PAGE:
But this effort will include at least 100 Department of Homeland Security Investigations officers who generally conduct drug trafficking and child exploitation investigations, in addition to personnel under the Justice Department umbrella.
DHS officers have already been dispatched to Portland and other localities to protect federal property and monuments as Trump has lambasted efforts by protesters to knock down Confederate statues.
Local authorities there have complained that agents have exacerbated tensions on the streets, while residents have accused the government of violating their constitutional rights.
Indeed, civil unrest escalated after federal agents were accused of whisking people away in unmarked cars without probable cause.
Since the racial justice protests began, Trump’s campaign has leaned heavily into a pledge to maintain ‘law and order’ as it has tried to tie Biden to a small group of radicals and anarchists it claims is trying to destabilize America’s cities and rewrite history.
The campaign believes the push can help Trump by drumming up support from suburban and older voters who may be rattled by violent images.
In Chicago, Democratic Mayor Lori Lightfoot, who had initially blasted the news, said the US attorney’s office will supervise the additional agents joining existing federal law enforcement offices.
‘If those agents are here to actually work in partnership on support of gun violence and violent cases, plugging into existing infrastructure of federal agents, not trying to play police in our streets, then that’s something different,’ she said, while also accusing the president of trying to distract from scrutiny of the federal response to the pandemic.
In New Mexico, Democratic elected officials had cautioned Trump against sending in federal agents, with Senator Martin Heinrich calling on Bernalillo County Sheriff Manny Gonzales to resign for attending the White House event.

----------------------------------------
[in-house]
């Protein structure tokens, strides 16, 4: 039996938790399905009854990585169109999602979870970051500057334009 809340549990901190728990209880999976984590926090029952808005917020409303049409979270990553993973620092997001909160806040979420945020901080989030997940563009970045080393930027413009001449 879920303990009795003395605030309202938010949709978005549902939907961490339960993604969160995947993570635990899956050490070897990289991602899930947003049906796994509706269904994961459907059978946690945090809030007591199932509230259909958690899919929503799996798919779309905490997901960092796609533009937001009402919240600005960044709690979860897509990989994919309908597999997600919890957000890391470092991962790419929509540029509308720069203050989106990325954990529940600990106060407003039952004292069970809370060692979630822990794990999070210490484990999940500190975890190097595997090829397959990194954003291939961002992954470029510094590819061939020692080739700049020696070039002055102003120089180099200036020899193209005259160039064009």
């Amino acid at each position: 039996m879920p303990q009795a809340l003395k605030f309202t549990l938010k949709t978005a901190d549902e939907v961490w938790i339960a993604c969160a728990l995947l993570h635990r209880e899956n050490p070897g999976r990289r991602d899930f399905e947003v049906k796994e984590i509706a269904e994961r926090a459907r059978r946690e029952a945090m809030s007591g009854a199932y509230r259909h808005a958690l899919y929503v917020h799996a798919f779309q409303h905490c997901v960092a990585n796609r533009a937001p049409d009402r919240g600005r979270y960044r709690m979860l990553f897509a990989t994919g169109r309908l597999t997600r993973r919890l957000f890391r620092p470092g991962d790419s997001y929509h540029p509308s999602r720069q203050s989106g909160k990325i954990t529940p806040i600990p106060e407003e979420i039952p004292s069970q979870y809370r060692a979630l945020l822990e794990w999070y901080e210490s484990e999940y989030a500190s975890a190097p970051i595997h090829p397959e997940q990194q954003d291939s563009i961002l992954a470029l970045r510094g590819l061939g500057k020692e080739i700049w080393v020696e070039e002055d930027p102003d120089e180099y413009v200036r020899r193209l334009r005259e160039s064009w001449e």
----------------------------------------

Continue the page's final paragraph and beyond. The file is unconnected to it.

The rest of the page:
‘Instead of collaborating with the Albuquerque Police Department, the Sheriff is inviting the President’s stormtroopers into Albuquerque,’ Heinrich said in a statement.
Wolf drew a distinction between the mission in Portland – to protect federal property – and the surges in Kansas City, Chicago and Albuquerque to help stop violence.
Albuquerque and Chicago will be getting millions of dollars for new officers, and the Justice Department will reimburse Chicago $3.5million for local law enforcement’s work on the federal task force.
In Kansas City, the top federal prosecutor said any agents involved in an operation to reduce violent crime in the area will be clearly identifiable when making arrests, unlike what has been seen in Portland.
Hundreds of extra agents have been sent.
‘These agents won’t be patrolling the streets,’ US Attorney Timothy Garrison said.
‘They won’t replace or usurp the authority of local officers.’
Operation Legend – named after 4-year-old LeGend Taliferro, who was fatally shot while sleeping in a Kansas City apartment last month – was announced on July 8.
‘My one and only child who fought through open heart surgery at four months is gone due to senseless gun violence,’ LeGend’s mother, Charon Powell, said at the White House.
‘Children are supposed to be our future and our son didn’t make it to kindergarten.’